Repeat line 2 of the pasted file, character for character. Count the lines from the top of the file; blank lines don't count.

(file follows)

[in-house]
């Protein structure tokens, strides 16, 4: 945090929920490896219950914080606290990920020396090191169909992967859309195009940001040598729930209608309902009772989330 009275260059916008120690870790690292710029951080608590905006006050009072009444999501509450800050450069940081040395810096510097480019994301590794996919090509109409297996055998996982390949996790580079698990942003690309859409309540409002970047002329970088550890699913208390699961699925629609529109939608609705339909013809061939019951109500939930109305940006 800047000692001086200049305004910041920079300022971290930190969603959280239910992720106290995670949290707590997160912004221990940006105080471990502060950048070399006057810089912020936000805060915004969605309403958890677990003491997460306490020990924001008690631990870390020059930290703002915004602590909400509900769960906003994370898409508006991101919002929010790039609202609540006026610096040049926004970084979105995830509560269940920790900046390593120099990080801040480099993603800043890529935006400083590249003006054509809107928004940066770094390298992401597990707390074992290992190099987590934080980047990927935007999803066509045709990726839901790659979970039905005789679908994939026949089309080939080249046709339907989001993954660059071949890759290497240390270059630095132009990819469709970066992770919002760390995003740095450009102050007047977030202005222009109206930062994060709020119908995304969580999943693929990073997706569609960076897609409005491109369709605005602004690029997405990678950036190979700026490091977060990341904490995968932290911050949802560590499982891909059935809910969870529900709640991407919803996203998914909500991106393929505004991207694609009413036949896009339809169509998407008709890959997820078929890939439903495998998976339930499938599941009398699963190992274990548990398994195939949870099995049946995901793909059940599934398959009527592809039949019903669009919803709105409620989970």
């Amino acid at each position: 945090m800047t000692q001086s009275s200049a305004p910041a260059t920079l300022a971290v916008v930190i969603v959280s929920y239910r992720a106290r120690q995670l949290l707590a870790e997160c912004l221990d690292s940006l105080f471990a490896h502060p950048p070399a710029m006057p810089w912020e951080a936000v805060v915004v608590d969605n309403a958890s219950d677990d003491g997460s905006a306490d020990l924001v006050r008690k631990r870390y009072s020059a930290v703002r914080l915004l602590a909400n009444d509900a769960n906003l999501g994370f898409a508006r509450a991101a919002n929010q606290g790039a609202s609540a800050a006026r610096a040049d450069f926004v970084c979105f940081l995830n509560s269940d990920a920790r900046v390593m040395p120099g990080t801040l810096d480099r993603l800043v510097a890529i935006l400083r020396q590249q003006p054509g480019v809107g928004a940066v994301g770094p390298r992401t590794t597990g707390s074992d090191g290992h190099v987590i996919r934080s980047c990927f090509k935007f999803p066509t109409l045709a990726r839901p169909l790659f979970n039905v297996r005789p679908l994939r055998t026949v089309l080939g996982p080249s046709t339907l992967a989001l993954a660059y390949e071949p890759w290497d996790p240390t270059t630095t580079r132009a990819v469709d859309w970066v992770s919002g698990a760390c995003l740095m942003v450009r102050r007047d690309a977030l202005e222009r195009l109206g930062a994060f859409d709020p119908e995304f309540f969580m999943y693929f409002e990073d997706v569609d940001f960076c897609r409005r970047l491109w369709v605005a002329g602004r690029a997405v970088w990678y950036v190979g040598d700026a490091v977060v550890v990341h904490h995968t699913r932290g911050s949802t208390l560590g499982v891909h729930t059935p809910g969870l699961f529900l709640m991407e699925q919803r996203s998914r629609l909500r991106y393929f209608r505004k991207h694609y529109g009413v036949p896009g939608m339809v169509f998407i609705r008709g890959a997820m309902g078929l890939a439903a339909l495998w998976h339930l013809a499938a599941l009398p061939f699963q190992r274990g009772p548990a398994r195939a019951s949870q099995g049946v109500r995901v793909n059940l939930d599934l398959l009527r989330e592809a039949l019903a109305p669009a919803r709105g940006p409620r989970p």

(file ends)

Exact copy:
């Protein structure tokens, strides 16, 4: 945090929920490896219950914080606290990920020396090191169909992967859309195009940001040598729930209608309902009772989330 009275260059916008120690870790690292710029951080608590905006006050009072009444999501509450800050450069940081040395810096510097480019994301590794996919090509109409297996055998996982390949996790580079698990942003690309859409309540409002970047002329970088550890699913208390699961699925629609529109939608609705339909013809061939019951109500939930109305940006 800047000692001086200049305004910041920079300022971290930190969603959280239910992720106290995670949290707590997160912004221990940006105080471990502060950048070399006057810089912020936000805060915004969605309403958890677990003491997460306490020990924001008690631990870390020059930290703002915004602590909400509900769960906003994370898409508006991101919002929010790039609202609540006026610096040049926004970084979105995830509560269940920790900046390593120099990080801040480099993603800043890529935006400083590249003006054509809107928004940066770094390298992401597990707390074992290992190099987590934080980047990927935007999803066509045709990726839901790659979970039905005789679908994939026949089309080939080249046709339907989001993954660059071949890759290497240390270059630095132009990819469709970066992770919002760390995003740095450009102050007047977030202005222009109206930062994060709020119908995304969580999943693929990073997706569609960076897609409005491109369709605005602004690029997405990678950036190979700026490091977060990341904490995968932290911050949802560590499982891909059935809910969870529900709640991407919803996203998914909500991106393929505004991207694609009413036949896009339809169509998407008709890959997820078929890939439903495998998976339930499938599941009398699963190992274990548990398994195939949870099995049946995901793909059940599934398959009527592809039949019903669009919803709105409620989970």